Rikus Grobler | Oct 18, 2017 | 0
Trust and Council to bring out the voice of San people
In an effort to represent the San communities on a national level, two San organisations, were launched on Thursday in Windhoek.
These two organisations will represent the San from the various regions through the NSC and the //Ana-Jeh San Trust which consists of San students in Windhoek enrolled in tertiary education with the assistance of the Division: Marginalised Communities in the Office of the Vice-President
The San Council is a collective of San leaders from different backgrounds with the goal and objective to advanced the social, economic and political development of all San communities. Informally established in 2004, in 2015 it became formalized as a Voluntary Association with a Constitution and a Management Committee.
The NSC currently comprises representatives from the Ju|’hoansi in Tsumkwe East, !Xung in Tsumkwe West, !Xoo, ‘N|oha, Naro from Omaheke South, ≠Xao||ae from Omaheke North, Hai||om from Oshikoto and Khwe from Kavango and Zambezi.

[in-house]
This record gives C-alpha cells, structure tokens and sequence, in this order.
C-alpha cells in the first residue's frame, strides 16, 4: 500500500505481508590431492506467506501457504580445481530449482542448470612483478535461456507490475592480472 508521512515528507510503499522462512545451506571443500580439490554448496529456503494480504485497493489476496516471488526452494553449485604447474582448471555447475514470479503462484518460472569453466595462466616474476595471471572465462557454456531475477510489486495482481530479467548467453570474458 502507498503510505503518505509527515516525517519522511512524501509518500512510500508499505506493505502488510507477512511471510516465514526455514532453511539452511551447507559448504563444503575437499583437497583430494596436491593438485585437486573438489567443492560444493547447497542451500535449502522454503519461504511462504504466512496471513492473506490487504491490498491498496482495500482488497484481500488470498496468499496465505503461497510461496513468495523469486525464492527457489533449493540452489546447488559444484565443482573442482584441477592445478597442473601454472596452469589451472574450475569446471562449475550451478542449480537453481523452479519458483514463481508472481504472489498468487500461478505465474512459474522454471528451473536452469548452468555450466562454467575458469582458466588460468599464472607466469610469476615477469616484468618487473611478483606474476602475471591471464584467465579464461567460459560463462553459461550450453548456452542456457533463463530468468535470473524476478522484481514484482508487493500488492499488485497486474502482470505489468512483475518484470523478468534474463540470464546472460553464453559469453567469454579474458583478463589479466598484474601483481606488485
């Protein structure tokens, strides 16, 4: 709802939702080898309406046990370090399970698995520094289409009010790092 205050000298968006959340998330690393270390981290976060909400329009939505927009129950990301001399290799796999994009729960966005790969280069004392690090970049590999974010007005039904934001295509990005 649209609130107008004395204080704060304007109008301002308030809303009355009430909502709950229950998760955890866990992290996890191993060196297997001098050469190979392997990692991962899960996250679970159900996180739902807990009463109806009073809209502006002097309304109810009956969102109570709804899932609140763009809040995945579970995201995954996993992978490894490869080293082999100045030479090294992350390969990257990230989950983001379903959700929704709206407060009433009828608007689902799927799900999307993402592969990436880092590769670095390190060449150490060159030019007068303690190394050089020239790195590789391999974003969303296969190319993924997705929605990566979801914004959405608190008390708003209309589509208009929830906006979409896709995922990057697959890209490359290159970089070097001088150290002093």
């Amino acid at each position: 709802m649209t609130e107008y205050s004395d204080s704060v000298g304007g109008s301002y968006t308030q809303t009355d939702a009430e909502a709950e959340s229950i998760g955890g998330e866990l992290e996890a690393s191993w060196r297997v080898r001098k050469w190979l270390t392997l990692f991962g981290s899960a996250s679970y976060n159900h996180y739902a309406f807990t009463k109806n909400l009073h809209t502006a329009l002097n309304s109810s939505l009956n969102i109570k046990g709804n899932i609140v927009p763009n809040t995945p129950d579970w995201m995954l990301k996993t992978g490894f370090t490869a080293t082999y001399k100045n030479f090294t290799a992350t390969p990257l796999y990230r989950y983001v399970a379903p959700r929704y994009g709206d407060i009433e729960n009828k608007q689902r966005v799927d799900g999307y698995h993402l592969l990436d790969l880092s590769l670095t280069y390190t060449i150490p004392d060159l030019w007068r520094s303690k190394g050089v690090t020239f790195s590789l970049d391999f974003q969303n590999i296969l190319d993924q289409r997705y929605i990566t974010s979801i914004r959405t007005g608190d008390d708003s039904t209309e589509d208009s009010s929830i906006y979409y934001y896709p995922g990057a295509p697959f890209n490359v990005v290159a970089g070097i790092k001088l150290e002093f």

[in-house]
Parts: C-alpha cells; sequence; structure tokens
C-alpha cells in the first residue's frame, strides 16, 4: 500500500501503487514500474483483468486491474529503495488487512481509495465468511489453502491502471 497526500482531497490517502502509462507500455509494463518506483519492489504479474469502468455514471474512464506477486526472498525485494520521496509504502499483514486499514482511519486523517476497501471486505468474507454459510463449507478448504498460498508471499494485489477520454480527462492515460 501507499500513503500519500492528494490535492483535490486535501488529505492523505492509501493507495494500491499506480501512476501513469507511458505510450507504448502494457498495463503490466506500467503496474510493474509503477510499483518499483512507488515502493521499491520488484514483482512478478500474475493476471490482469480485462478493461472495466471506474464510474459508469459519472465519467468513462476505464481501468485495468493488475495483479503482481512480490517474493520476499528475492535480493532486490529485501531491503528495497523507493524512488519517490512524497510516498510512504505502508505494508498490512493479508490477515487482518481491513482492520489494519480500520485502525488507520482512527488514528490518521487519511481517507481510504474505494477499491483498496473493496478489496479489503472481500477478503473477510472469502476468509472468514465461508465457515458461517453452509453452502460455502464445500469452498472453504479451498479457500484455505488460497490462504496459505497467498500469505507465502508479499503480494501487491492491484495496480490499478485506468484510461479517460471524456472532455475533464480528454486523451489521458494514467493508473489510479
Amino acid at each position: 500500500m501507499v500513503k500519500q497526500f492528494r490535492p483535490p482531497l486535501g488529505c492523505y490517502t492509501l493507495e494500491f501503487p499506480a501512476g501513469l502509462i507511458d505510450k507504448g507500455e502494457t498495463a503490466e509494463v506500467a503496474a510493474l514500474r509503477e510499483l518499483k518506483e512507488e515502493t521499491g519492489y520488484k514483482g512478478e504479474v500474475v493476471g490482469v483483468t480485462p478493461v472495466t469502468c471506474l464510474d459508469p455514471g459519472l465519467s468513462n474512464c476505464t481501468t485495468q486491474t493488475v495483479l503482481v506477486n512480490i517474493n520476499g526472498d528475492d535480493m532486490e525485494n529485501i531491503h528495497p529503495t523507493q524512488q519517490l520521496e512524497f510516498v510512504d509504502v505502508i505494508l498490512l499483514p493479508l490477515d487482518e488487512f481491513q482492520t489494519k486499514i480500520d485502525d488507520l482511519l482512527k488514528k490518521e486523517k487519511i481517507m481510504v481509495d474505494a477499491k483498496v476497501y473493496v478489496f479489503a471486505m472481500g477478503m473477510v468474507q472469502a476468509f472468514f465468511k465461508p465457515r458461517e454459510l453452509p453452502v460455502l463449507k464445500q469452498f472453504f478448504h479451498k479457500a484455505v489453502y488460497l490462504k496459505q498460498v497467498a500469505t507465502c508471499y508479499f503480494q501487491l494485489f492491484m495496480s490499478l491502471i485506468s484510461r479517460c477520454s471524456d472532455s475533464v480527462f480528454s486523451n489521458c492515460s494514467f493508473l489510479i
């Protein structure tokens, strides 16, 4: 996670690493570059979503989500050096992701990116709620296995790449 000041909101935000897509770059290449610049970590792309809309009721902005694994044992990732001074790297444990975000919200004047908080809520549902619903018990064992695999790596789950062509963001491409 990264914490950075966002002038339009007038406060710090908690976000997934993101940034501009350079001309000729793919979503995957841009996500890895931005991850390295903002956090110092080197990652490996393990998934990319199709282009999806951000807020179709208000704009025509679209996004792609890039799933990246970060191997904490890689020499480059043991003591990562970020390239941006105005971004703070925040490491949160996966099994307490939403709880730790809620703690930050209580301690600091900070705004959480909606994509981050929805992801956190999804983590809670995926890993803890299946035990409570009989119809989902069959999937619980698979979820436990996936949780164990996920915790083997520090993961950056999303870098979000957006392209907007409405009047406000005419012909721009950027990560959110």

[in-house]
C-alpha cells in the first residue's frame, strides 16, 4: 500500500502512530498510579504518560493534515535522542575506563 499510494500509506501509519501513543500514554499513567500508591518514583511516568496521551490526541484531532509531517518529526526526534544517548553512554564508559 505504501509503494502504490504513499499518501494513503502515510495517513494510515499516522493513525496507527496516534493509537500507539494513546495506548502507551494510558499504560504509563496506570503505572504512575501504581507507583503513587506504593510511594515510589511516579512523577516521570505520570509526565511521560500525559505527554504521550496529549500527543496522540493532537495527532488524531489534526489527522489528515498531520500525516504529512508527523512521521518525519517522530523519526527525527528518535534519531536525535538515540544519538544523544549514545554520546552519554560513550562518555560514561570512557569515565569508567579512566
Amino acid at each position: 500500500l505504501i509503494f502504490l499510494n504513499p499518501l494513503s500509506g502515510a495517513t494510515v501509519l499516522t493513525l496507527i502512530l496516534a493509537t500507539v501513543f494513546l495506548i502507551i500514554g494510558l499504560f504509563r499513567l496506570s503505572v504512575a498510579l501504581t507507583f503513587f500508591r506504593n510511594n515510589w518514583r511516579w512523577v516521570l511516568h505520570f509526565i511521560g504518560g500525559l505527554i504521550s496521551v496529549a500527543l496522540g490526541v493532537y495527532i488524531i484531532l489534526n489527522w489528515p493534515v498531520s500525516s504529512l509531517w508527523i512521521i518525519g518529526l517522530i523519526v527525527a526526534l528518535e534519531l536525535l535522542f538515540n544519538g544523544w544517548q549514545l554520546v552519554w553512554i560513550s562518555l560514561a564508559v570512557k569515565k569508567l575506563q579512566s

It was established to promote the rights of the San communities and to assist in the development of the individual members and of the communities collectively. At the ceremony where the Council and the Trust were launched, it was stated that these two organisation will active to lead the San to self-determination in line with national policies, international laws, treaties, protocols, standards and ideals.
The //Ana-Jeh San Youth Project was started by San students in Windhoek in 2014 and formalised into the //Ana-Jeh San Trust this month. The trustees said they understands the need to encourage San children to regard education as an important tool that is preparing them for a better future. “//Ana-Jeh encourages learners to enjoy their school activities and to take their school work seriously” they said.
The Trust aims to promote the right to education for all San people; minimise San learner drop-out rates in educational institutions; increase the numbers of San learners in higher educational institutions; provide assistance with education and improve the performance of San learners, and finally, encourage and promote San parents’ involvement and support in their children’s education.
Job Morris, founder of the San Youth Network at the launch said, “I want to develop methods that will seek to reaffirm, redress and shift past representations to appropriate responsible representation which affirms that the San are proper representatives by themselves and for themselves”.
Meanwhile, the organisations received financial support from the Open Society Initiative of Southern Africa (OSISA), the Embassy of Finland and the International Labour Organization (ILO).